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Have 8x32, 7x42. Worth having 10x(42 or 32)? (1 Viewer)


Well-known member
United States
I usually go birding with my Leica 8x32 UV HD+, and sometimes with my Leica 7x42 UV HD+. My typical outing involves a hike between 4 and 8 Km, just because I like hiking. The UV 8x32 are fantastic, and the 7x42 give me an easier view. I don't perceive very much the difference in magnification; what I perceive is the difference in weight, and the fact that the 7x42 have easier eye placement, and are easier to use with sunglasses, which sometimes I have to do due to high glare/UV in the sky (US west...). Both are optically superb.

In many situations, I bird in semi-open places, where I end up carefully focusing my 8x32 and try to glean as much detail as possible from a not-so-close (>20m) bird to make an ID. This is often necessary, as many birds are not easily approached, and others are highly mobile, so if I spot them on a far away tree, I better get an ID immediately. Of late, I have been wondering whether I should also own a pair of 10x42. I would likely lean towards the Leica UV 10x42: still fairly compact, I like the ergonomics, I like the traditional-style eyepiece and objective covers, etc.

My main question is: would this be a useful upgrade? When carefully trying to get an ID for a bird not on this tree, but on that tree over there (picture yourself a tree 20-50m away), would a 10x really be better than my lighter 8x? Is the tradeoff -- marginally more magnification, marginally more shake -- useful or not?

Some of you might remember I have also stabilized Kite 16x42. I like them... but... the image quality is not up to par, and I find it's often very important for me to be quick in getting an ID. I cannot switch from 8x to those 16x, often the bird has gotten away, and it's much easier to explore and find birds with an 8x. So when I carry both, I use the 8x32 98% of the time, and typically in an outing there are at most 1-2 birds I can identify with the 16x42 but I was not able with the 8x; often the bird has gotten away by the time I can use the 16x.

So I am looking for a binocular I can use as the single binocular I take with me.

I have read various threads in which some of you mentioned having Leicas 8x32, 7x42, and 10x42. I already know that if I were to get 10x42, the ones I want would be the Leicas. My question is more whether having a 10x is worth it, or -- for the same exit pupil size -- I should just enjoy my 8x32 and their light weight.

Your opinion is much appreciated!
I didn’t read all the responses so I apologize if I overlapped. In my opinion a 10x does help a little bit with identification and aids as a tool for this purpose.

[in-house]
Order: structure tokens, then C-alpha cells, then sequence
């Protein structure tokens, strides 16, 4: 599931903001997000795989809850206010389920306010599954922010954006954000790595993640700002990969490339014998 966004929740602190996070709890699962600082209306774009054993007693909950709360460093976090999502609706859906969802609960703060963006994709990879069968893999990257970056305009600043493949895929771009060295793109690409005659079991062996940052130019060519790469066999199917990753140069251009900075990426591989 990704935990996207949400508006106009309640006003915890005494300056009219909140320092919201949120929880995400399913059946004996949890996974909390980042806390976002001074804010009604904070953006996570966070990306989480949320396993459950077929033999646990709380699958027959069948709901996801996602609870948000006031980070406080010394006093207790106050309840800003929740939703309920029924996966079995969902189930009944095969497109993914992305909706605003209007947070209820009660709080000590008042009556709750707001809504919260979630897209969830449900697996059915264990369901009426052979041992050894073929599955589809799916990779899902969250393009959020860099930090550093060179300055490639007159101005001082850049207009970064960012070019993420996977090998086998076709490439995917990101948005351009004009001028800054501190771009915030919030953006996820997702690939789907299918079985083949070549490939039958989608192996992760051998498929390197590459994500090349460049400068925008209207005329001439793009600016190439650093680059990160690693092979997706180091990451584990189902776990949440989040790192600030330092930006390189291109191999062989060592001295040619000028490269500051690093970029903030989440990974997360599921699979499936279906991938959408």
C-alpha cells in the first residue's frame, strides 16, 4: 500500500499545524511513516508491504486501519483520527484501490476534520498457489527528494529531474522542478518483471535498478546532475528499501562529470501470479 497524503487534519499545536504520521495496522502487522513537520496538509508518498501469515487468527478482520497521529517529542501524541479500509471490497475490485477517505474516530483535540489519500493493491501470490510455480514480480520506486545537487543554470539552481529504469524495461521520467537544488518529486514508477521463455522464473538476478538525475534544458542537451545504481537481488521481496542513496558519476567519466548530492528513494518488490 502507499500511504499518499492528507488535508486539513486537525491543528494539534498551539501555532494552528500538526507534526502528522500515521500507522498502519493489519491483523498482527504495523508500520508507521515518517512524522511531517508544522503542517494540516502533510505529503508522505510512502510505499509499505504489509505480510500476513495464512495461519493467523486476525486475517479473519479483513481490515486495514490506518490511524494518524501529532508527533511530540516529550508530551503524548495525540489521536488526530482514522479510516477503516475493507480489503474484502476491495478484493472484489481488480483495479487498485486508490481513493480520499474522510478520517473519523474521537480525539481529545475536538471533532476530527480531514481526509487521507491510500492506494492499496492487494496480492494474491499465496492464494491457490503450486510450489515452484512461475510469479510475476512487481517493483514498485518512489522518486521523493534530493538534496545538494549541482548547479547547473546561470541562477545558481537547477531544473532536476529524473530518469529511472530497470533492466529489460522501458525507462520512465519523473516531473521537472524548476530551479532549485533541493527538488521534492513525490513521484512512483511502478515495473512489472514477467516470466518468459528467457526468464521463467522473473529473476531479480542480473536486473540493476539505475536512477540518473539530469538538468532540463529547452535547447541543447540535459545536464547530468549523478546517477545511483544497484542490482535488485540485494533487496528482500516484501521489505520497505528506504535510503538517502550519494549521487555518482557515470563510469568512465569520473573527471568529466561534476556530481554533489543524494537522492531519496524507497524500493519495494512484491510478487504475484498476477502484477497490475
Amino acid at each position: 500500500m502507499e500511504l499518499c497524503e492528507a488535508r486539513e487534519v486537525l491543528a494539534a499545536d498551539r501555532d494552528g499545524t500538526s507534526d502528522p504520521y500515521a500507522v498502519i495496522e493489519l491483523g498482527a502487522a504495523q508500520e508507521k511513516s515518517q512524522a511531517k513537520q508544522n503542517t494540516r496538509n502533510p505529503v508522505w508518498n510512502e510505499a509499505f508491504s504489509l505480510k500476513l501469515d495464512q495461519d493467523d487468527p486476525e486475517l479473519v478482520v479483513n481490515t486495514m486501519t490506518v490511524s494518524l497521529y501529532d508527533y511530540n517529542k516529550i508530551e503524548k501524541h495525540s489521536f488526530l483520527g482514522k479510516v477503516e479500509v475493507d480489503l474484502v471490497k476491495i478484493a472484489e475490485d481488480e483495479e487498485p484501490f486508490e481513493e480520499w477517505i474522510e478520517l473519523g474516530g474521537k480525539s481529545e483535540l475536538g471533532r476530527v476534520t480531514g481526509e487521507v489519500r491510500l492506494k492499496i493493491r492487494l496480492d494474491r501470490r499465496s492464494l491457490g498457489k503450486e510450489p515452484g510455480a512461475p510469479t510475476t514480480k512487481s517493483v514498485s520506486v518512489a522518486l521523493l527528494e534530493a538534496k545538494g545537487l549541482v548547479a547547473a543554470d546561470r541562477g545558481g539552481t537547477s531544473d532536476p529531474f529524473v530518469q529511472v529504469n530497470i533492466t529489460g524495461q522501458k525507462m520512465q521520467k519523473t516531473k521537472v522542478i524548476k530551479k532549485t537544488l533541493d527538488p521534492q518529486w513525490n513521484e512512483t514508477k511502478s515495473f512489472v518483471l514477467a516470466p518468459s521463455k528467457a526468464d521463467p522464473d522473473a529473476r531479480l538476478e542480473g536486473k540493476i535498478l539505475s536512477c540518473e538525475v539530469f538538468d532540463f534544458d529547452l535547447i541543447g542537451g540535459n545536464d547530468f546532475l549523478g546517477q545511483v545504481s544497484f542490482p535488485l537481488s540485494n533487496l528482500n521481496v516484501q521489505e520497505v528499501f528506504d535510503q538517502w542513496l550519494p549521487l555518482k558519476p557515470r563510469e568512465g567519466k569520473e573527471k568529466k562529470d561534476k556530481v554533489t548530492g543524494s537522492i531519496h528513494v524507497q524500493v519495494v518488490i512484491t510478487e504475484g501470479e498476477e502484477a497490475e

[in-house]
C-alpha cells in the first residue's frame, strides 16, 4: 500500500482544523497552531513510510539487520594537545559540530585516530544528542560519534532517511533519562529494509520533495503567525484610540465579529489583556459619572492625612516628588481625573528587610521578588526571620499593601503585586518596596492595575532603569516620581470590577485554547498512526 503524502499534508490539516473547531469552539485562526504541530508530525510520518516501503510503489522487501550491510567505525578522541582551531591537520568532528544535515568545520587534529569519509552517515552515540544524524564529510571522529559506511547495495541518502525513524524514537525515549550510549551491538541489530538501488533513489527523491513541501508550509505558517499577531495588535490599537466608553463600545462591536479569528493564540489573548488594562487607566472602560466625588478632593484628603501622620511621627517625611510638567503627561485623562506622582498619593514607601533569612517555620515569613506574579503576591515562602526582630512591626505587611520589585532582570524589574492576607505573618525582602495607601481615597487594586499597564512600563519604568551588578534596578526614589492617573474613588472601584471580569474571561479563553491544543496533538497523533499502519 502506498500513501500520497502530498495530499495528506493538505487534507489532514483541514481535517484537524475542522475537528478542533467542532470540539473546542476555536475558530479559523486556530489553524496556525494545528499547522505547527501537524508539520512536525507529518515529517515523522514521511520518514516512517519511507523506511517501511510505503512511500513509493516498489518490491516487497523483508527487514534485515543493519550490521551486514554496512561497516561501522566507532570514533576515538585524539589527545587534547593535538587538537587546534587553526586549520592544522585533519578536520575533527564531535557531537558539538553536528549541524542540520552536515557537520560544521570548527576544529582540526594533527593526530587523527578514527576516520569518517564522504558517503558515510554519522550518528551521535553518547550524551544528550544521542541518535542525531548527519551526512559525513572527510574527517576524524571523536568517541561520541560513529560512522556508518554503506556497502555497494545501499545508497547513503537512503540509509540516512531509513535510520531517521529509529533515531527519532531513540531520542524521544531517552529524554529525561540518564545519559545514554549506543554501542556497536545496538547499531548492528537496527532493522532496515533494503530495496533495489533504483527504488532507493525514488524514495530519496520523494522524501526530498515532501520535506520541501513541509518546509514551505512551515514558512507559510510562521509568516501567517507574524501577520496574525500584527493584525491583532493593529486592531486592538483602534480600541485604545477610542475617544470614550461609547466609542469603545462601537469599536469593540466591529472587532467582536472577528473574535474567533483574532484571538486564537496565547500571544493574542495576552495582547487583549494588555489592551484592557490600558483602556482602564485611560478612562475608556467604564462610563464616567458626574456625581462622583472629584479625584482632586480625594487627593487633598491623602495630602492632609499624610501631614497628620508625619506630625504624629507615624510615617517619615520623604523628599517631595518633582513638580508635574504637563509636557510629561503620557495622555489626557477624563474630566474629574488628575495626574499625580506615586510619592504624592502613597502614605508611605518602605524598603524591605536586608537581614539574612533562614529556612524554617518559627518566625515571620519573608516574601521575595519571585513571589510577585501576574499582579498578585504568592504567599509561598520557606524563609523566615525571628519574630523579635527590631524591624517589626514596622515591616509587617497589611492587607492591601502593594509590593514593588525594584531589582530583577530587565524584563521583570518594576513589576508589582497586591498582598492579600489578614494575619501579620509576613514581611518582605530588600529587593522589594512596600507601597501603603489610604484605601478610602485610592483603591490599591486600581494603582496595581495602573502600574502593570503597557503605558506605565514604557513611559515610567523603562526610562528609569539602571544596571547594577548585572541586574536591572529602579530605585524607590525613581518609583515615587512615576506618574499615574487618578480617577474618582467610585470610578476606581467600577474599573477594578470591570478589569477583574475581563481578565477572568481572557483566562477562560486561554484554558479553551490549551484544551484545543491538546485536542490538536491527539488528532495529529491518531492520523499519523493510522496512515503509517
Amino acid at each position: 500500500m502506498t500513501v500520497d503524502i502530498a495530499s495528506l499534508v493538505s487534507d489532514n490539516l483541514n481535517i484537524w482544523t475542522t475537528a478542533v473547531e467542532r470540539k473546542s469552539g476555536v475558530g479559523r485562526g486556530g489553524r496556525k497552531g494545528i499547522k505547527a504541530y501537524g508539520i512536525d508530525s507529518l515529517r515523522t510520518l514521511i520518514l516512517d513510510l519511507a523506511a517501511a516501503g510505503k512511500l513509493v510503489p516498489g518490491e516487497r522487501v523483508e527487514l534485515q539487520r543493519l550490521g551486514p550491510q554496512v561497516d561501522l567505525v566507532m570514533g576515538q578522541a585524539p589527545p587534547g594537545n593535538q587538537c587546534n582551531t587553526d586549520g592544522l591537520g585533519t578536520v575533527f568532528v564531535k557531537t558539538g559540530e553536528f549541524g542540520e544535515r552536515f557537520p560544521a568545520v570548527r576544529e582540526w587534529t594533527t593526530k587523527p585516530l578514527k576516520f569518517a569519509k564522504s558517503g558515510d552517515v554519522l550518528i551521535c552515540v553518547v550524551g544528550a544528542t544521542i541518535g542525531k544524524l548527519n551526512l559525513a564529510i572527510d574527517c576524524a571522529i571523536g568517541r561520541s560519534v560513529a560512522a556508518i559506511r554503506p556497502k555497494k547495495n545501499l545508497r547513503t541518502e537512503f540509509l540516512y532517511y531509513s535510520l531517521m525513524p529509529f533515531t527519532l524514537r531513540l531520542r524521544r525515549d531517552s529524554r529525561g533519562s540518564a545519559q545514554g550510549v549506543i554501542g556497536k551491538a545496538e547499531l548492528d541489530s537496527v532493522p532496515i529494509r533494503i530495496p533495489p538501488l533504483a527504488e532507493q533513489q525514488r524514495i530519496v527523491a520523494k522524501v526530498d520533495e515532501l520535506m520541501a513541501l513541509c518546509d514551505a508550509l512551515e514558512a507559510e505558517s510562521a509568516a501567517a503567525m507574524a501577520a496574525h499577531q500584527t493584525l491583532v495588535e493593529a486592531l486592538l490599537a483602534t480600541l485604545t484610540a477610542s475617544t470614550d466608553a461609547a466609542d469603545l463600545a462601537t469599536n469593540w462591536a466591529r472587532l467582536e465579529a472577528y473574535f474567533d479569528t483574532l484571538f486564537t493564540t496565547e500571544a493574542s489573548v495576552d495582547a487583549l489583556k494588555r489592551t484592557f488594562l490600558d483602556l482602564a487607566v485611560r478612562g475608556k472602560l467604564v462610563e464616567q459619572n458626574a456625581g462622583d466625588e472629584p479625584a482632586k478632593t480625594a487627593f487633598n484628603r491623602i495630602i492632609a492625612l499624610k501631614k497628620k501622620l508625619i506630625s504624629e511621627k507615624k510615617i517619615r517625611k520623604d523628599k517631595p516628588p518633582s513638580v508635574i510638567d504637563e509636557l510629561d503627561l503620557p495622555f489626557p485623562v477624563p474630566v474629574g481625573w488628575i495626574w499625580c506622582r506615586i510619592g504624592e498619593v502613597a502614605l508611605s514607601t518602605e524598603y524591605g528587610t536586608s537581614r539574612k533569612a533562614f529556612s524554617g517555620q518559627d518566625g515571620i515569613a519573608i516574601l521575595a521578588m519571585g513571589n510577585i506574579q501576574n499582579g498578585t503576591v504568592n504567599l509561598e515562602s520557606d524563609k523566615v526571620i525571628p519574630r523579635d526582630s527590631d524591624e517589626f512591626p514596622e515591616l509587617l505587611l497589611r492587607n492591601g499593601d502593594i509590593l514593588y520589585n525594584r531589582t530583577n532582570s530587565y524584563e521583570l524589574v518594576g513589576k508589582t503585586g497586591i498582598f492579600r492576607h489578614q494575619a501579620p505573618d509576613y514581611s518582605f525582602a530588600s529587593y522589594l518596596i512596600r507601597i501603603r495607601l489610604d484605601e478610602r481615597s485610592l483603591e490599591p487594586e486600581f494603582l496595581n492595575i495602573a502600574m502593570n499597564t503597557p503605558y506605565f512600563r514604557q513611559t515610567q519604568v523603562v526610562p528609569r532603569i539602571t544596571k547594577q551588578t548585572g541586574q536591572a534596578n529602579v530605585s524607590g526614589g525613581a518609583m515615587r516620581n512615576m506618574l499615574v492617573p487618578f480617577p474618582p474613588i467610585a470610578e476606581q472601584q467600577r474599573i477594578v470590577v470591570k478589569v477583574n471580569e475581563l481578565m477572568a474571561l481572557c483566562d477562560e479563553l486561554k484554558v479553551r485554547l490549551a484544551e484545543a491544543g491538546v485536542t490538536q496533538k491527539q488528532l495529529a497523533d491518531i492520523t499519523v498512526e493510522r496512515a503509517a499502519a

I agree about the weight and shake of the 10x when considering a 42 (heavy if you like 32’s) and shake when it comes to the magnification of most 10x binoculars.
The game changer for me with 10’s, is the Swaro NL’s. With almost 400ft at 1000yrds (that’s bigger than an 842 UVHD) and the head rest makes the 10x about as good as an 8x in stability. The large FOV and head rest is the formula here.



Well-known member
I own UV 7x42s (HD+) and 10x42s (HD), and do not own but am very familiar with the 8x32s (HD+). The 42s are quite different from one another despite wearing the same outfit. They are both wonderful and useful in their own ways. I am not sure that I see any more with the 10s than I do with the 7s. What I do see is different though.
The 10s provide more detail at the expense of field of view and depth of field. Perhaps exactly what you are looking for. Something to note: I've found the eye relief a tiny bit short on the 10s when wearing sunglasses - I am not sure if that was improved when Leica upgraded from the HD to the HD+ version.
Currently, I use the 7s more often. I'm kind of settling into a big exit pupil / low magnification phase in my birding after a few years of chasing higher magnification.


Happy User
I have settled on going with Leica UV 7x42 HD+, which work very well even when I am wearing sunglasses (which I have to do in these days of very strong sun in California), plus Fuji Techno-Stabi 12x28 for far-away bird ID. I will write a review of these shortly, but in brief: they have very good eye relief (as easy as use with glasses as the Leica above), excellent stabilization, good sharpness, and are very light, so they are a very good companion pair of binoculars for distant bird ID. I would not use them as my main or sole binocular, as they are difficult to use for fast-moving birds, or for finding birds in the first place.

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